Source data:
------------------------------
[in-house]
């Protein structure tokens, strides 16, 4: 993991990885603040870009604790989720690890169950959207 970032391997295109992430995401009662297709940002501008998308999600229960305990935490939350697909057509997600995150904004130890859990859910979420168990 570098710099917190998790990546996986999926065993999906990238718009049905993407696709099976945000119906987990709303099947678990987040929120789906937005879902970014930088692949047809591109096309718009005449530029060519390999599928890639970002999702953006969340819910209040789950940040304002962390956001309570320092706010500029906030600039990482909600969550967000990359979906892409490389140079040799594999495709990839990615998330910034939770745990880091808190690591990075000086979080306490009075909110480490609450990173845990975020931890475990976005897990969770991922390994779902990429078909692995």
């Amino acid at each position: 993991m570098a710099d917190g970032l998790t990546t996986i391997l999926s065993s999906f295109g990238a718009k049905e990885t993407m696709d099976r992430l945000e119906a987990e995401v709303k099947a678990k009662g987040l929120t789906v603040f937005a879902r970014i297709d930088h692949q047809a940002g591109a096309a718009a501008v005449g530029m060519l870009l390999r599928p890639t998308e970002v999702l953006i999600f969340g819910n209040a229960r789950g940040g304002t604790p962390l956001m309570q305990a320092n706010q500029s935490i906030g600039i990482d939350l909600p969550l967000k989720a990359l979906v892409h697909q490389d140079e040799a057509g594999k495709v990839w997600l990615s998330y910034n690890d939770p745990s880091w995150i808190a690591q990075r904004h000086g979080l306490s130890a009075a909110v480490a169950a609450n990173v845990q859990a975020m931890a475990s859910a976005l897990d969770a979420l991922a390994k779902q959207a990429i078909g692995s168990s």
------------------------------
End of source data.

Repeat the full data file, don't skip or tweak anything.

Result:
[in-house]
């Protein structure tokens, strides 16, 4: 993991990885603040870009604790989720690890169950959207 970032391997295109992430995401009662297709940002501008998308999600229960305990935490939350697909057509997600995150904004130890859990859910979420168990 570098710099917190998790990546996986999926065993999906990238718009049905993407696709099976945000119906987990709303099947678990987040929120789906937005879902970014930088692949047809591109096309718009005449530029060519390999599928890639970002999702953006969340819910209040789950940040304002962390956001309570320092706010500029906030600039990482909600969550967000990359979906892409490389140079040799594999495709990839990615998330910034939770745990880091808190690591990075000086979080306490009075909110480490609450990173845990975020931890475990976005897990969770991922390994779902990429078909692995």
């Amino acid at each position: 993991m570098a710099d917190g970032l998790t990546t996986i391997l999926s065993s999906f295109g990238a718009k049905e990885t993407m696709d099976r992430l945000e119906a987990e995401v709303k099947a678990k009662g987040l929120t789906v603040f937005a879902r970014i297709d930088h692949q047809a940002g591109a096309a718009a501008v005449g530029m060519l870009l390999r599928p890639t998308e970002v999702l953006i999600f969340g819910n209040a229960r789950g940040g304002t604790p962390l956001m309570q305990a320092n706010q500029s935490i906030g600039i990482d939350l909600p969550l967000k989720a990359l979906v892409h697909q490389d140079e040799a057509g594999k495709v990839w997600l990615s998330y910034n690890d939770p745990s880091w995150i808190a690591q990075r904004h000086g979080l306490s130890a009075a909110v480490a169950a609450n990173v845990q859990a975020m931890a475990s859910a976005l897990d969770a979420l991922a390994k779902q959207a990429i078909g692995s168990s």